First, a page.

first_imgClimate risk prompts judge to halt oil and gas drilling projects in Wyoming FacebookTwitterLinkedInEmailPrint分享The Guardian:In the first significant check on the Trump administration’s “energy-first” agenda, a US judge has temporarily halted hundreds of drilling projects for failing to take climate change into account.Drilling had been stalled on more than 300,000 acres of public land in Wyoming after it was ruled the Trump administration violated environmental laws by failing to consider greenhouse gas emissions. The federal judge has ordered the Bureau of Land Management (BLM), which manages US public lands and issues leases to the energy industry, to redo its analysis.The decision stems from an environmental lawsuit. WildEarth Guardians, Physicians for Social Responsibility, and the Western Environmental Law Center sued the BLM in 2016 for failing to calculate and limit the amount of greenhouse gas emissions from future oil and gas projects.The agency “did not adequately quantify the climate change impacts of oil and gas leasing”, said Rudolph Contreras, a US district judge in Washington DC, in a ruling late on Tuesday. He added that the agency “must consider the cumulative impact of GHG [greenhouse gas] emissions” generated by past, present and future BLM leases across the country.The decision is the first significant check on the climate impact of the Trump administration’s “energy-first” agenda that has opened up vast swaths of public land for mining and drilling. Environmental advocates are praising the move, with Jeremy Nichols, WildEarth Guardians’ Climate and Energy Program director, calling it a “triumph for our climate”.“This ruling says that the entire oil & gas drilling program is off the rails, and moving forward illegally,” said Nichols.More: US judge halts hundreds of drilling projects in groundbreaking climate change rulinglast_img read more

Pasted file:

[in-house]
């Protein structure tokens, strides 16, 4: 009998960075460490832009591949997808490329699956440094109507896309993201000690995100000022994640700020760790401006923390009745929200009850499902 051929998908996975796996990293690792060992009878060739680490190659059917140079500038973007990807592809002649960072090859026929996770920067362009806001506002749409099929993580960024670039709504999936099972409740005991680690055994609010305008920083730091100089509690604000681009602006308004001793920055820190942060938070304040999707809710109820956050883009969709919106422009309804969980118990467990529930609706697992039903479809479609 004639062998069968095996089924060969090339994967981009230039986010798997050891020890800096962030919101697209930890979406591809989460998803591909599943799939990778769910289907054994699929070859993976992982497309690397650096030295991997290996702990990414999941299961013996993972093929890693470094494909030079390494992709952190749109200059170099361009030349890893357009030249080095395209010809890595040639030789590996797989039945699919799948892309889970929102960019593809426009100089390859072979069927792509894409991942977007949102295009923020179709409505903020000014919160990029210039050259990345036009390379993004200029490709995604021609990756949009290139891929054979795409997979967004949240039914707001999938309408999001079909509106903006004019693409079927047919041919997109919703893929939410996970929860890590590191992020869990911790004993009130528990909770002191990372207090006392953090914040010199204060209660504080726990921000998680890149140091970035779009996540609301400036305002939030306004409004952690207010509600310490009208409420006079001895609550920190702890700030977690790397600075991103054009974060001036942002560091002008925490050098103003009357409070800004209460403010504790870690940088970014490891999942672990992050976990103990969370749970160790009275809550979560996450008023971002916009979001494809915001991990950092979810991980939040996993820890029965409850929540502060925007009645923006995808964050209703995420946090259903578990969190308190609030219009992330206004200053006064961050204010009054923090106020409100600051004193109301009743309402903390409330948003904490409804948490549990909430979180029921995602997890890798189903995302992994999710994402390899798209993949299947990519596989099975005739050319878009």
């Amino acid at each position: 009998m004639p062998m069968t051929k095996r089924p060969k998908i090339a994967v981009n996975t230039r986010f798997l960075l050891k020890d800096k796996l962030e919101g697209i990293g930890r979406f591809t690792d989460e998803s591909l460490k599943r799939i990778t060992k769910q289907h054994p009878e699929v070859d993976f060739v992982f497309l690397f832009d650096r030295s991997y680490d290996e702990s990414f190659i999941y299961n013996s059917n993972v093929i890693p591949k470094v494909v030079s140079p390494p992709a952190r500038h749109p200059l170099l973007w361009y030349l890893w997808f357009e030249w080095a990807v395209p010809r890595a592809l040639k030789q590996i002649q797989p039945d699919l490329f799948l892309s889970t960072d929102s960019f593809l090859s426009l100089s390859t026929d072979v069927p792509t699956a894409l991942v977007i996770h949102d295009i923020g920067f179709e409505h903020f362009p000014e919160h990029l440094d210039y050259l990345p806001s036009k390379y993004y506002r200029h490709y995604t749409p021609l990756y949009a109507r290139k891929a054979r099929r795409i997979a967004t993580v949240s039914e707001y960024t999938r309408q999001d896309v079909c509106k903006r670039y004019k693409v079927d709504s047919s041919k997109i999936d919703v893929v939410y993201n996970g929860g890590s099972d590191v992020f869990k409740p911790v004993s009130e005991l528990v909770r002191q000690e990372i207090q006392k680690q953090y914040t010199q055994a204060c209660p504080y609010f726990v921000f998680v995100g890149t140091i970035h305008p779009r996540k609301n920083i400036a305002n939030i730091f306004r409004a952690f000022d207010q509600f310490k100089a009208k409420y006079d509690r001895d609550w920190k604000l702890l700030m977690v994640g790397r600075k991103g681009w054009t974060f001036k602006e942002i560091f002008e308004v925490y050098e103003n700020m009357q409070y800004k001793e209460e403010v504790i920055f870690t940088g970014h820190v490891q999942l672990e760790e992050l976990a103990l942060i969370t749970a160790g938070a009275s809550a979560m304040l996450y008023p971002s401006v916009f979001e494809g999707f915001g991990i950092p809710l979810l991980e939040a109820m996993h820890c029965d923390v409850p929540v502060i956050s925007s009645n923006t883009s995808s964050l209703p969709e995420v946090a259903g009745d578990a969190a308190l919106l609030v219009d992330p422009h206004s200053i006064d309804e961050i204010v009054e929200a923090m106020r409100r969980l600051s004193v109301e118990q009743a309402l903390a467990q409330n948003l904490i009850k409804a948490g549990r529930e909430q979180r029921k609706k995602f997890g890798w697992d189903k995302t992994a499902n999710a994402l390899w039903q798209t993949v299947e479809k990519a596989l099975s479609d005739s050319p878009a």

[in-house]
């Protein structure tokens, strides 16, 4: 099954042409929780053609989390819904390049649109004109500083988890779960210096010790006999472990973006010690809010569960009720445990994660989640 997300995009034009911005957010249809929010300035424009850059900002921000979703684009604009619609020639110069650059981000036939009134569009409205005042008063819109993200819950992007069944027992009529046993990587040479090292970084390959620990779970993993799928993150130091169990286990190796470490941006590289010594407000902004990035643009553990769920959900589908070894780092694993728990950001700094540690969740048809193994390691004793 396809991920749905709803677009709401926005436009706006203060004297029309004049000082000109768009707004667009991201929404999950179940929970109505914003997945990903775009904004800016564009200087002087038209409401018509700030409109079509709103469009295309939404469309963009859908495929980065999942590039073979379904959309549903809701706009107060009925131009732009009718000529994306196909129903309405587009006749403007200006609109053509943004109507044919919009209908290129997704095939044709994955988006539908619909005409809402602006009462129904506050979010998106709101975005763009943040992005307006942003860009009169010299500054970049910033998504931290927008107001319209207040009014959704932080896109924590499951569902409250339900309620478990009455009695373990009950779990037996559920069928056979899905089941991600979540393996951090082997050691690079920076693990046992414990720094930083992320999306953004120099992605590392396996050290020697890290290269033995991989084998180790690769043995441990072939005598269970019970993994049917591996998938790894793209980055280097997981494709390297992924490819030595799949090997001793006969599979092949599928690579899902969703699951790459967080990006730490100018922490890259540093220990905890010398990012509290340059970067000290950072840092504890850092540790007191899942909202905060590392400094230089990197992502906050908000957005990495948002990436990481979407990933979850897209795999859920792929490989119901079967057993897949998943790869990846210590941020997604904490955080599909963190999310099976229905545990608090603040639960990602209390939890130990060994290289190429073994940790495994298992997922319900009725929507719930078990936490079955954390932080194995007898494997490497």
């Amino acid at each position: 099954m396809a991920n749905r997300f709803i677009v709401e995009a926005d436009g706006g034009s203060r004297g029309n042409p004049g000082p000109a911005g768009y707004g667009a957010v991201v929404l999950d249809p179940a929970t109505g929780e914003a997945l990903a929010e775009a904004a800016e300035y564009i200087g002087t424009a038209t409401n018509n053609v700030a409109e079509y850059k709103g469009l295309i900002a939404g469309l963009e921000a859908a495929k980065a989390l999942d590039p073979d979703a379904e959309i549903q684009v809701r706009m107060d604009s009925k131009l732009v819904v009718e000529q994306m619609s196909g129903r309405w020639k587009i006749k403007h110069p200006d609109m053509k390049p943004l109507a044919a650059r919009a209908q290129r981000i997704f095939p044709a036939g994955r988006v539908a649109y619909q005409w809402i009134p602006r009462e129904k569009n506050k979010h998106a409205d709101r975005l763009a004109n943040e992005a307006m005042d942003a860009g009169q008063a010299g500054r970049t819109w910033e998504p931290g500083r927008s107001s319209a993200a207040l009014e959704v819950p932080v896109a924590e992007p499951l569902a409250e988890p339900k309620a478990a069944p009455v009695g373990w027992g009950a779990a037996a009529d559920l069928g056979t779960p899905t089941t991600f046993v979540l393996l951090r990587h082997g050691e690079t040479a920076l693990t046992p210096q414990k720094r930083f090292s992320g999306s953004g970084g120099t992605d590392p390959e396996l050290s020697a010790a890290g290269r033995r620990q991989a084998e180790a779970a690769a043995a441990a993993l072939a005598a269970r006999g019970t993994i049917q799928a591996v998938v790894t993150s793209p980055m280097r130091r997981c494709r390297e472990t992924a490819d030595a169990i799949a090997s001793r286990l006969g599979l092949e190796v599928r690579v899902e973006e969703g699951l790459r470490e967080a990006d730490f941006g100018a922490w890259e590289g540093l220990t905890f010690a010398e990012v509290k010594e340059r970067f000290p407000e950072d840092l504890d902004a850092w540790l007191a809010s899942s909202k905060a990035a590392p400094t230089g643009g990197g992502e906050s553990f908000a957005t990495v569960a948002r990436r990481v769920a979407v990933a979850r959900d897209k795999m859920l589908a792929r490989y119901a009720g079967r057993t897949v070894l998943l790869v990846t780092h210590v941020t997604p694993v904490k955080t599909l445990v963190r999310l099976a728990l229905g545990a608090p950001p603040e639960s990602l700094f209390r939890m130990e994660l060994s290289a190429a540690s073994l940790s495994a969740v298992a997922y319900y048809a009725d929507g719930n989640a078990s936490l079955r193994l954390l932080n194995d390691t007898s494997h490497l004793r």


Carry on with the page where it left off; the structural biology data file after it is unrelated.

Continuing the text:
Coram Man Killed in Motorcycle Crash